The world keeps spinning and the 2022 Marlins season is tentatively scheduled to go on as planned, but for the first time since the 1994-95 players’ strike, we are in the midst of an MLB work stoppage. Commissioner Rob Manfred and the MLB team owners were “forced to commence a lockout” Wednesday night as a result of the league’s expired collective bargaining agreement. Per Evan Drellich of The Athletic, this is the fourth lockout in MLB history and its ninth overall work stoppage of some kind.
Manfred posted an 800-word letter to baseball fans here. Unfortunately, it is rife with misleading information suggesting that the MLB Players’ Association is at fault for this. Here is the MLBPA’s brief response to the lockout announcement.
In reality, the owners and the players’ union both approached the CBA expiration with a lack of urgency. It is been apparent for years that the players would be seeking seismic changes to their compensation structure and new ways to incentivize the owners to make their teams competitive, yet reporting by Evan Drellich and other insiders details how little the two sides spent negotiating directly with each other. They have a toxic relationship, to put it mildly.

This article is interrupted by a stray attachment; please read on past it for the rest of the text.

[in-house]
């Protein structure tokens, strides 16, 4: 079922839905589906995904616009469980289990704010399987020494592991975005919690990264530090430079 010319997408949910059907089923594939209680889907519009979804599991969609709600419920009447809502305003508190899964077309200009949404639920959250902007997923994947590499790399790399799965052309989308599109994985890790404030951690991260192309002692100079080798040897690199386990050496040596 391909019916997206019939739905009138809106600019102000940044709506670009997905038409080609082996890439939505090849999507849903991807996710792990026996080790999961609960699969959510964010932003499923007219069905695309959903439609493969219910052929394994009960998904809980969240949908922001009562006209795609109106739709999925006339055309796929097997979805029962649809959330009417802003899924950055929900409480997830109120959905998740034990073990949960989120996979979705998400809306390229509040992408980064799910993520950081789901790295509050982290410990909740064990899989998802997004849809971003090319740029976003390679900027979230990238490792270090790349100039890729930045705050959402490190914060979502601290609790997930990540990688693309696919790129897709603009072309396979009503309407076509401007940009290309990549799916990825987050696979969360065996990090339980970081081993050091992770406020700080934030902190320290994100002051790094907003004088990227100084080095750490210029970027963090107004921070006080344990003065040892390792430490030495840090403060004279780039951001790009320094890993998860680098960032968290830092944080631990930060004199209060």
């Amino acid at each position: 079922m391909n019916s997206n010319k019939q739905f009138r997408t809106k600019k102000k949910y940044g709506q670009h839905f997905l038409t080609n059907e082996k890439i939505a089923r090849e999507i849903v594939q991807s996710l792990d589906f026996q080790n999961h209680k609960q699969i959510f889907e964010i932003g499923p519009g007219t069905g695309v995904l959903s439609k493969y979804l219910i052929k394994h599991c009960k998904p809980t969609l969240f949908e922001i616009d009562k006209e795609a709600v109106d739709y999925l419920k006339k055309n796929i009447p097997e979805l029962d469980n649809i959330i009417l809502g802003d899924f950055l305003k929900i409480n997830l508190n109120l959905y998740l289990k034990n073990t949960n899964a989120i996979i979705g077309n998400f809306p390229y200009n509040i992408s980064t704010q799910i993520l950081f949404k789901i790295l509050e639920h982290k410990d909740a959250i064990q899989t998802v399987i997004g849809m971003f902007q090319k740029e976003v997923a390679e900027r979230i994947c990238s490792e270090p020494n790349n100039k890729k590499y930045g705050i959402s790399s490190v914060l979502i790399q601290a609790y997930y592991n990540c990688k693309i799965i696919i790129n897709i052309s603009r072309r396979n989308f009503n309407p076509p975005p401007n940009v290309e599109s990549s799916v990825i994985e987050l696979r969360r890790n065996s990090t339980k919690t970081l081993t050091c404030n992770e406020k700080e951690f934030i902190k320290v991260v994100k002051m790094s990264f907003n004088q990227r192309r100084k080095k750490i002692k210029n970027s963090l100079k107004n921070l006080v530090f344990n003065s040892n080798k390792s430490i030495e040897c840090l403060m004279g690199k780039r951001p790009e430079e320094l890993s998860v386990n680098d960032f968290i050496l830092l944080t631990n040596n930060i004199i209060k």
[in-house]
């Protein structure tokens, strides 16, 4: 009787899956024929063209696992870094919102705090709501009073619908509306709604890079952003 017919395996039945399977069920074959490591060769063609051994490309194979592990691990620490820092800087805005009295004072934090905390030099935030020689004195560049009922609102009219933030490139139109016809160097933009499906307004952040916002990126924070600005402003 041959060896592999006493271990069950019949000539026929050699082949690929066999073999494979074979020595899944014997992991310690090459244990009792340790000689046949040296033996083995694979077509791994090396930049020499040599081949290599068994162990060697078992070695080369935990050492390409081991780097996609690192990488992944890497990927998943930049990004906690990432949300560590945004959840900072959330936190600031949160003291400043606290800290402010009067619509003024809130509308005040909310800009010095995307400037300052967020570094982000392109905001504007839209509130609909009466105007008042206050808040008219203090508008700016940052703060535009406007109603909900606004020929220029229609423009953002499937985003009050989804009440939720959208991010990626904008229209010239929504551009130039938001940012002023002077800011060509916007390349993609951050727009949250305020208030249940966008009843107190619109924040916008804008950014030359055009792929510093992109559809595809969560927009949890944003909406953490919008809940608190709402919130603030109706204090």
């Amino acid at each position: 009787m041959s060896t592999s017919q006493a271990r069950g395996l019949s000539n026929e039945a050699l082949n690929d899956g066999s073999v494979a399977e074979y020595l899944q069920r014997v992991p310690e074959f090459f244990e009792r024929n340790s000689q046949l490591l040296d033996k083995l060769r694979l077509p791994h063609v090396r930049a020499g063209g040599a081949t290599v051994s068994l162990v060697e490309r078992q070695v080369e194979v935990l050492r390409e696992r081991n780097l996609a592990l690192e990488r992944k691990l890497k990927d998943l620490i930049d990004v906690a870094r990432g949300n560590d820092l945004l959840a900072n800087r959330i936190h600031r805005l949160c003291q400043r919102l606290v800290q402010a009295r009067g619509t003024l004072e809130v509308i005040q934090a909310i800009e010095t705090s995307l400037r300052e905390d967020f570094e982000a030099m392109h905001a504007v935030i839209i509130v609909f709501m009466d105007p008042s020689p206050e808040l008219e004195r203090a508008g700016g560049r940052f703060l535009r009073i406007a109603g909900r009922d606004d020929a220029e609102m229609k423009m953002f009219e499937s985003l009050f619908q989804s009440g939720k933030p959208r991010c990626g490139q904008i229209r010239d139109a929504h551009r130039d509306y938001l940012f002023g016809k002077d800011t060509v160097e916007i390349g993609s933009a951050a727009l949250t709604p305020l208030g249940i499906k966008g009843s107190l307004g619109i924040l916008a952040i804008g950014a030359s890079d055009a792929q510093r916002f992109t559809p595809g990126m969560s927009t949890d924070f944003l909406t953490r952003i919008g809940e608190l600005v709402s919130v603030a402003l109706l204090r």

Prior to the lockout, the Marlins traded with the Rays to acquire reliever Louis Head in exchange for a player to be named later. They returned to the same well for infielder and 2021 AL All-Star Joey Wendle, sending outfield prospect Kameron Misner back to Tampa Bay. They packaged right-hander Zach Thompson with prospects Kyle Nicolas and Connor Scott to obtain Pirates catcher Jacob Stallings. On “Lockout Eve,” the Fish held a press conference to celebrate their free agent signing of outfielder Avisaíl García—four-year, $53 million contract that includes a fifth-year club option—and extension with Sandy Alcantara (five years, $56 million plus sixth-year club option). In the process, Miami bid farewell to frustrating familiar faces Jorge Alfaro, Lewis Brinson and Magneuris Sierra.
I have to admit, the Marlins were off to a good start, getting quality, complementary players at efficient prices. But now a transaction freeze is in effect for the foreseeable future. At a minimum, they will need additional outfield and bullpen help prior to the start of next season to be taken seriously as a threat to contend.
I am bracing for a lengthy lockout (multiple months) that pushes up against the normal rhythm of spring training. Hoping to proven wrong about that. This sport is in a healthy position and it’d be a shame to allow greed to exacerbate the delay and erode the fans’ excitement.
In the meantime, be aware that outlets like MLB Network and MLB.com are properties of the league. They will not be presenting balanced views of the CBA talks. Fish Stripes is determined to navigate the B.S. to keep you updated on what’s really happening and how proposed ideas from either side would impact the Marlins.
We will continue to provide detailed Marlins coverage throughout the stoppage and are also always eager to hear from you via comments and FanPosts.